Long Beach Police Department (Partially) Fulfills Experimental CPRA Request in 142 Days

This is what I miss the most about Long Beach.
This is what I miss the most about Long Beach.
Long-time readers of this blog will recall that, due to the stunning reluctance of the LAPD to comply with the simple mandates of the California Public Records Act (which has led to at least one lawsuit against them, filed by the heroic Stop LAPD Spying Coalition), I’m running an experiment in which I requested 100 emails to and from BIDs from each of three California police departments (which comes to an end with this latest development).

The SFPD was the only one to actually comply with the law but the Berkeley PD didn’t do so badly. This morning I finally received a (partial) response to my request to the Long Beach PD, and you can read the yield here. There’s nothing really that interesting here; just more homelessness and back-slapping.

The City of Long Beach has redacted a bunch of stuff, including names and photographs, which they almost certainly have no legal right to do. The otherwise helpful Byron Blair neglected to cite exemptions to justify redactions, which is required by the law. If I cared at all about what goes on in Long Beach now that Acres of Books is gone I’d fight them on this, but there’s really no point.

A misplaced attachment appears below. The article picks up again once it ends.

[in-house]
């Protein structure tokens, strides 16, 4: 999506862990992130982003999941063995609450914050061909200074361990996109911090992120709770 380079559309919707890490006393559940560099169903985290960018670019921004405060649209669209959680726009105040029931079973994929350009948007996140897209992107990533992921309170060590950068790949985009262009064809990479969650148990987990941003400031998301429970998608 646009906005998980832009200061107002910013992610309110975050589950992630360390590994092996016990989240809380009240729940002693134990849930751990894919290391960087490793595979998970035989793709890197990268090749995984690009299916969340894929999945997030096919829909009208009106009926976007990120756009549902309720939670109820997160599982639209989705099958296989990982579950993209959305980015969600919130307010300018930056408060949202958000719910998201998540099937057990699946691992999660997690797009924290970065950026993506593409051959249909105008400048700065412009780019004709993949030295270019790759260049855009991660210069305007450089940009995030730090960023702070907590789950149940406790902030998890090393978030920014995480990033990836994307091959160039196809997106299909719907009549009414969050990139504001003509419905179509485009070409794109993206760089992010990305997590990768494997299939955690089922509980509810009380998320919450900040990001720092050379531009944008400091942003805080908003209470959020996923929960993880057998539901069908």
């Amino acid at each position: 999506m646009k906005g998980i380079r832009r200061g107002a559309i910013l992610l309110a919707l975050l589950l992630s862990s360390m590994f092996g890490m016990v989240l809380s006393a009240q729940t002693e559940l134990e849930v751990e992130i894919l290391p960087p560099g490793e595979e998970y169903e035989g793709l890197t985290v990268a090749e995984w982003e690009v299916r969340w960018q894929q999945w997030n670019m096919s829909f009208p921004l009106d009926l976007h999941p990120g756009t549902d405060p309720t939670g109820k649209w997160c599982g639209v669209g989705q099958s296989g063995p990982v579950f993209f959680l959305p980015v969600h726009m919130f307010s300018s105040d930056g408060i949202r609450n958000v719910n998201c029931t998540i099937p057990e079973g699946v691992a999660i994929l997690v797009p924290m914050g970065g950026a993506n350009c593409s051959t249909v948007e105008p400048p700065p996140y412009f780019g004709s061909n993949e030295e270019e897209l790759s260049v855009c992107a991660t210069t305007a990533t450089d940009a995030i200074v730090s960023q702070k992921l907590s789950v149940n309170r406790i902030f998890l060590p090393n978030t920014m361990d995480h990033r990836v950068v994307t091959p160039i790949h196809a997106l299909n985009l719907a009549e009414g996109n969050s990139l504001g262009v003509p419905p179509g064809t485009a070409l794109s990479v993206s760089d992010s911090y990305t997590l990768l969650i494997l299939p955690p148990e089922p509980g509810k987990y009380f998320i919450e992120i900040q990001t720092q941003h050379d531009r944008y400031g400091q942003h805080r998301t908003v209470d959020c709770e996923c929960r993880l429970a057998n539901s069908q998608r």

On the other hand, the LBPD does have an actual web page to explain how to make CPRA requests. That’s a bonus, although it has some misinformation on it. In any case, 142 days is an awfully long time (although to be fair, Officer Blair did exchange a number of emails with me over those five months discussing my request). In any case, as I’ve noted before, it’s certainly no coincidence that San Francisco and Berkeley both have municipal sunshine ordinances whereas Long Beach and Los Angeles, whose police departments are so very dilatory in their responses, do not.


Image of Acres of Books is via Wikimedia.

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